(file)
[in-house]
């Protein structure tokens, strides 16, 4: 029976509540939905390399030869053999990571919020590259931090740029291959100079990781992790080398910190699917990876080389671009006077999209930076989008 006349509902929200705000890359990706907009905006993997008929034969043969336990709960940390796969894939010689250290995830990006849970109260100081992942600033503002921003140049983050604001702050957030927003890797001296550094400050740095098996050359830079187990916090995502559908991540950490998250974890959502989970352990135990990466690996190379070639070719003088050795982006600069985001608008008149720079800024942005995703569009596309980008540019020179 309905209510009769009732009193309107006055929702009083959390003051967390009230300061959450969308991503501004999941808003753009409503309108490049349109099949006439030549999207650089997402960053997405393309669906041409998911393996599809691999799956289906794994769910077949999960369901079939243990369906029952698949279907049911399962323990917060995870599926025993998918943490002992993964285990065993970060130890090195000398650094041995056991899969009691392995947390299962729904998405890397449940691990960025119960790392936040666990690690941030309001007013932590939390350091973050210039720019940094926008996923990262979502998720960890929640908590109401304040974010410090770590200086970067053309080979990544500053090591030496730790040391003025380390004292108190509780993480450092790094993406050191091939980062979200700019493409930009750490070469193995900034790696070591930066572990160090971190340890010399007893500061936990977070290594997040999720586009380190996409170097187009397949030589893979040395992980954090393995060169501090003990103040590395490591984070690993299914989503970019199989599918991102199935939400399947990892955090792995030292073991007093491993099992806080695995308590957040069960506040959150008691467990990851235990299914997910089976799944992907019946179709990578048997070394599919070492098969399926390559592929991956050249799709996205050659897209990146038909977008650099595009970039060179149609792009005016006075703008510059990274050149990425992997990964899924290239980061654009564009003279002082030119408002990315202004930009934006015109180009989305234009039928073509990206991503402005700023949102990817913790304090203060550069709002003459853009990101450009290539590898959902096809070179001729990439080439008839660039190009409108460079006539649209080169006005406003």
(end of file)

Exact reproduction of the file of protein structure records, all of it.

[in-house]
């Protein structure tokens, strides 16, 4: 029976509540939905390399030869053999990571919020590259931090740029291959100079990781992790080398910190699917990876080389671009006077999209930076989008 006349509902929200705000890359990706907009905006993997008929034969043969336990709960940390796969894939010689250290995830990006849970109260100081992942600033503002921003140049983050604001702050957030927003890797001296550094400050740095098996050359830079187990916090995502559908991540950490998250974890959502989970352990135990990466690996190379070639070719003088050795982006600069985001608008008149720079800024942005995703569009596309980008540019020179 309905209510009769009732009193309107006055929702009083959390003051967390009230300061959450969308991503501004999941808003753009409503309108490049349109099949006439030549999207650089997402960053997405393309669906041409998911393996599809691999799956289906794994769910077949999960369901079939243990369906029952698949279907049911399962323990917060995870599926025993998918943490002992993964285990065993970060130890090195000398650094041995056991899969009691392995947390299962729904998405890397449940691990960025119960790392936040666990690690941030309001007013932590939390350091973050210039720019940094926008996923990262979502998720960890929640908590109401304040974010410090770590200086970067053309080979990544500053090591030496730790040391003025380390004292108190509780993480450092790094993406050191091939980062979200700019493409930009750490070469193995900034790696070591930066572990160090971190340890010399007893500061936990977070290594997040999720586009380190996409170097187009397949030589893979040395992980954090393995060169501090003990103040590395490591984070690993299914989503970019199989599918991102199935939400399947990892955090792995030292073991007093491993099992806080695995308590957040069960506040959150008691467990990851235990299914997910089976799944992907019946179709990578048997070394599919070492098969399926390559592929991956050249799709996205050659897209990146038909977008650099595009970039060179149609792009005016006075703008510059990274050149990425992997990964899924290239980061654009564009003279002082030119408002990315202004930009934006015109180009989305234009039928073509990206991503402005700023949102990817913790304090203060550069709002003459853009990101450009290539590898959902096809070179001729990439080439008839660039190009409108460079006539649209080169006005406003």